Furthermore, various researches have shown that epilepsy patients have vascular risk factors such as abnormal lipids, insulin, elevated oxidative stress, and elevated total plasma homocysteine.[12],[13],[14],[15] Recent studies have also reported that long-term some antiepileptic treatment may increase the risk of vascular damage in patients with epilepsy.[16],[17] It has been suggested that through the mechanism of endothelial dysfunction resulting from vascular inflammation, antiepileptic treatment in cases of intractable epilepsy could be a role in the pathogenesis of vascular damage.[18]

Prolidase enzyme activity is required for collagen biosynthesis and plays an important role in the breakdown of collagen and the intracellular proteins, especially in the final stage when imidodipeptides containing C-terminal proline or hydroxyproline are cleaved. Collagen is essential for the maintenance of connective tissue, and increased rates of collagen synthesis may lead to a change in the quality of collagen fibres. This enzyme is known to be active in human plasma and different organs.[19],[20] The activity of prolidase enzyme is site-dependent with highest activities in the jejunum. Moreover, the studies indicated that fasting had different effects on the duodenal, jejunal, and colonic prolidase activities with the jejunal prolidase as the one most prone to dietary regulation.[21]

Prolidase enzyme activity and the pathophysiological role of prolidase have investigated some diseases such as lung cancer, hypertension, acute hemorrhagic stroke, and epilepsy.[22],[23],[24],[25]

To our knowledge, there is no study regarding the serum prolidase enzyme activity in childhood epileptic patients. The goal of the present study is to evaluate the level of oxidative stress and serum prolidase enzyme activity in patients taking some antiepileptic treatment and control cases.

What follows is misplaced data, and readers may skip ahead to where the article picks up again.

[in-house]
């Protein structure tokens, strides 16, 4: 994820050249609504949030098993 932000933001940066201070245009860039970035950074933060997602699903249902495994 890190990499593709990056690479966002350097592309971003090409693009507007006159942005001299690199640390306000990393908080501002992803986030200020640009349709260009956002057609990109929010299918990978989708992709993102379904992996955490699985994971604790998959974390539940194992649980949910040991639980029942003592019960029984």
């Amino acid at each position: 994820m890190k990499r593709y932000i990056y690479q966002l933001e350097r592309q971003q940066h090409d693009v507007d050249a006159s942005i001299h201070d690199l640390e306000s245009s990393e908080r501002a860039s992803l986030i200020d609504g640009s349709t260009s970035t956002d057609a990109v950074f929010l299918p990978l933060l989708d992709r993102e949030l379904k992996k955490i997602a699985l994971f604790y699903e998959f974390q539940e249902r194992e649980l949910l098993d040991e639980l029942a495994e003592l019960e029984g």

Methods Top

The present prospective investigation was supplied by February 2014 to April 2016 in the division of pediatric neurology of a tertiary university hospital, in Turkey. The acceptance of the present study was granted by the University Ethics Committee with respect to the Second Declaration of Helsinki (Date: 12.12.2014, No: 12). Written informed consent was obtained from the parents or legal guardians of these children. Evaluations were made of children aged 1–16 years with epilepsy, who were presented at the pediatric neurology outpatient clinic. The clinical, biochemical, electroencephalography, and brain magnetic resonance imaging (MRI) findings of epilepsy patients were evaluated and recorded in the follow-up.

The study group patients were those with at least 6 months of epilepsy with medical treatment. Blood samples were taken for examination in a period when the patient had no complaints, no acute infection table and were not using any drugs other than antiepileptic drugs. The control group comprised apparently healthy age and gender-matched children who were not using any medical drugs and had no chronic systemic or cardiovascular disease.

The serum samples were collected from these subjects within biochemical tubes. These samples were immediately centrifuged to separate plasma and accumulated at -20°C for analysis. Serum total antioxidant status (TAS) and total oxidant status (TOS) were measured using the automated evaluation method advanced by Erel.[26],[27] The oxidative stress index (OSI) was described as the percentage rate of TAS values to TOS values. It is formulated as: OSI (Arbitrary Unit) = TOS (mmol H2O2 Equivalent/L)/TAS (mmol Trolox Equivalent/L).

A spectrophotometric method measuring proline levels was used to evaluate serum prolidase enzyme activity.

All statistical analyses in the study were performed using SPSS® for Windows version 18.0 software (Chicago, IL, USA). The Kolmogorov-Smirnov test was applied to quantitative data to determine conformity to normal distribution and values were stated as arithmetic means and standard deviations. The Chi-square test was applied to compare the demographic characteristics of groups. The comparison of continuous variables between two groups was performed with the student's t-test. The results were accepted as statistically significant if a value of P was <0.05.

   Results Top

The patient's group composed of 61 children (41 males, 20 females) with epilepsy and the control group comprised 32 healthy children (18 males, 14 females). The mean age of the epilepsy group was 8.07 ± 5.05 years, while that of the control group was 7.74 ± 5.63 years. There were no statistically significant differences about the age and gender between two groups (P = 0.947) [Table 1]. The epilepsy type was found to be focal epilepsy in 14 cases, generalized epilepsy in 39 cases, and unclassified epilepsy in 8 cases. Of the 61 epilepsy patients, 27 were taking monotherapy and 34 were taking polytherapy [Table 1].